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Most Convoluted and Inefficient Install Award


Inspectorjoe
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Yesterday I had a good-size 1986 Tudor. During my initial tour of the property I noticed both heat pump outside units were manufactured July 2007 and the basement indoor unit was a month older. I shouldn't have much to do as far as HVAC I thought. One thing was strange though - the airflow at all of the registers on the second floor was very anemic and not very cool.

It was 90 degrees and sunny. When I finally got up into the attic nearly 5 hours into the inspection, my breath was taken away - not by the heat, but by this train wreck of a duct system. What on Earth were they thinking?

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Outside air temp was 90. I didn't check the attic temp, but it wasn't too comfy. After running full-tilt for nearly 5 hours, the system couldn't get the second floor lower than 85 degrees. At the plenums, the return temp was 87.1 and supply temp 60.7.

Just had to share.

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A common test I used in hot weather is to turn the thermostat down to about 60 or less to make sure it doesn't cycle off. I then set my thermometer on the kitchen CT or elsewhere and let her run for the duration of the inspection. Fairly often I'll get a zero drop in temperature after 2 - 3 hrs of continuous operation with the indoor temp in the high 70's. When I get that, I write it up very simply: HVAC system is not functioning as intended. Who could argue with me? It ain't a heat wave. AC is supposed to cool the house and it isn't.

Marc

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A common test I used in hot weather is to turn the thermostat down to about 60 or less to make sure it doesn't cycle off. I then set my thermometer on the kitchen CT or elsewhere and let her run for the duration of the inspection. Fairly often I'll get a zero drop in temperature after 2 - 3 hrs of continuous operation with the indoor temp in the high 70's. When I get that, I write it up very simply: HVAC system is not functioning as intended. Who could argue with me? It ain't a heat wave. AC is supposed to cool the house and it isn't.

Marc

If the house is vacant or if the AC hasn't been run, and if it's very humid, it might take longer than 2-3 hours. The AC has to remove the humidity before it can produce any meaningful cooling.

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A common test I used in hot weather is to turn the thermostat down to about 60 or less to make sure it doesn't cycle off. I then set my thermometer on the kitchen CT or elsewhere and let her run for the duration of the inspection. Fairly often I'll get a zero drop in temperature after 2 - 3 hrs of continuous operation with the indoor temp in the high 70's. When I get that, I write it up very simply: HVAC system is not functioning as intended. Who could argue with me? It ain't a heat wave. AC is supposed to cool the house and it isn't.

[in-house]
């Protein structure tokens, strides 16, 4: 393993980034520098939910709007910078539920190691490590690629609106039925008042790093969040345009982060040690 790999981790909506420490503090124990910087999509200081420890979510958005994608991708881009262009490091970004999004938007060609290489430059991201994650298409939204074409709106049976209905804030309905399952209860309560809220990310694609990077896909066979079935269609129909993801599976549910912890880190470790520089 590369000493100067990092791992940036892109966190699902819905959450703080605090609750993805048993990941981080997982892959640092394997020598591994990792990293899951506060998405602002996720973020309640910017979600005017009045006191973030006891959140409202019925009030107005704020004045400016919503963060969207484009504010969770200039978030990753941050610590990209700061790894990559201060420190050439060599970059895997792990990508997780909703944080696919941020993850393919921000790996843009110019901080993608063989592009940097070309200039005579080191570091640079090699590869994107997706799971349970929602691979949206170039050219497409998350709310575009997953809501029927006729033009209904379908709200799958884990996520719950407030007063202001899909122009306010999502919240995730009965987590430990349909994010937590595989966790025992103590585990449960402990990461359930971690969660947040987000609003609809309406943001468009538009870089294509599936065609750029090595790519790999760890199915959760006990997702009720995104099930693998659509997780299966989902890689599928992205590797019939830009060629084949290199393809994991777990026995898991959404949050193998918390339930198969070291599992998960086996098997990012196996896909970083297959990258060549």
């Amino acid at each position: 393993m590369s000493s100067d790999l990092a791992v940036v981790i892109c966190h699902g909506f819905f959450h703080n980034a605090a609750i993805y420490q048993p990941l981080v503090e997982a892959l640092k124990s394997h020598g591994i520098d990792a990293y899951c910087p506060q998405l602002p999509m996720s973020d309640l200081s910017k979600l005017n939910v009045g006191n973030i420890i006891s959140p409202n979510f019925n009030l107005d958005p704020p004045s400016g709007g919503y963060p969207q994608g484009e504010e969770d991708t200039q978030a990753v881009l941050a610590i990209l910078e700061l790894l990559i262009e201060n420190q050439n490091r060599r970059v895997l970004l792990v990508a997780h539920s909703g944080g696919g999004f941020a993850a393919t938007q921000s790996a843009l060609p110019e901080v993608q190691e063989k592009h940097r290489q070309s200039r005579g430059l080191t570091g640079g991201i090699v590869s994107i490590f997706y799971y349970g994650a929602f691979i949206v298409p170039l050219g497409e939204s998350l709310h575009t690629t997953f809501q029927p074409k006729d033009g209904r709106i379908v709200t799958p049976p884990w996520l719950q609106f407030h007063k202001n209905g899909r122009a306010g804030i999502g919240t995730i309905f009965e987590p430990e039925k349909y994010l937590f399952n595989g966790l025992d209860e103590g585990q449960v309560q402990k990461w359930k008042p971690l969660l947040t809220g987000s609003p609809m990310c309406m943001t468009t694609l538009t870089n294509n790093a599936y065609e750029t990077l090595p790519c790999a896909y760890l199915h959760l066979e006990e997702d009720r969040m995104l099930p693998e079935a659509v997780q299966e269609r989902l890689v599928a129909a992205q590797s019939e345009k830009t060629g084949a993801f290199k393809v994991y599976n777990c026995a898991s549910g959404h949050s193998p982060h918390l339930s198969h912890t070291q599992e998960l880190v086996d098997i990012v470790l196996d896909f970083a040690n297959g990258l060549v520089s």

Marc

Wouldn't it be better to check the room temperature on the thermostat, rather than at the kitchen counter? Provided the thermostat is properly located?
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Jim's right. I'd use some other method to get a feel for the performance of the AC system if the house were vacant.

Neal, it doesn't matter much to me where I check the temperature. I try to use common areas such as kitchen, living or dining rooms. Each should experience a drop in temperature if the AC runs non-stop for 2 or 3 hours.

Marc

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Could be something simple too like a dirty filter, dampers being closed...

I don't think you can make a call whether the a/c is working properly just by seeing if the room temperature drops - too many variables.

In Joe's post the a/c could have been working great but the air distribution system is crap.

Hello Terry,

I define HVAC system as including the ducts. As an inspector I don't care much for determining whether an AC issue is with the ducts, air handler/furnace or condenser unit or all of the above, though I do check many particulars such as filters, coils, ducts, etc. I guess what I'm saying here is that I often see the whole system in such a big mess that I just write it up once and make my recommendation for review/repair by a contractor. The test that I do gives me foundation that few can argue with. This is what I would have likely done with Joe's OP.

BTW, my Fluke 971 measures humidity as well as temps, which I may also chk if temps haven't dropped.

Marc

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Yesterday I had a good-size 1986 Tudor. During my initial tour of the property I noticed both heat pump outside units were manufactured July 2007 and the basement indoor unit was a month older. I shouldn't have much to do as far as HVAC I thought. One thing was strange though - the airflow at all of the registers on the second floor was very anemic and not very cool.

It was 90 degrees and sunny. When I finally got up into the attic nearly 5 hours into the inspection, my breath was taken away - not by the heat, but by this train wreck of a duct system. What on Earth were they thinking?

Click to Enlarge
tn_2011712223031_1%20192.jpg

60.92 KB

Click to Enlarge
tn_2011712223118_1%20190.jpg

57.81 KB

Click to Enlarge
tn_2011712223255_1%20212.jpg

51.34 KB

Click to Enlarge
tn_2011712223341_1%20185.jpg

50.66 KB

Outside air temp was 90. I didn't check the attic temp, but it wasn't too comfy. After running full-tilt for nearly 5 hours, the system couldn't get the second floor lower than 85 degrees. At the plenums, the return temp was 87.1 and supply temp 60.7.

Just had to share.

"the boss says as soon as we use all this duct, we can go home"

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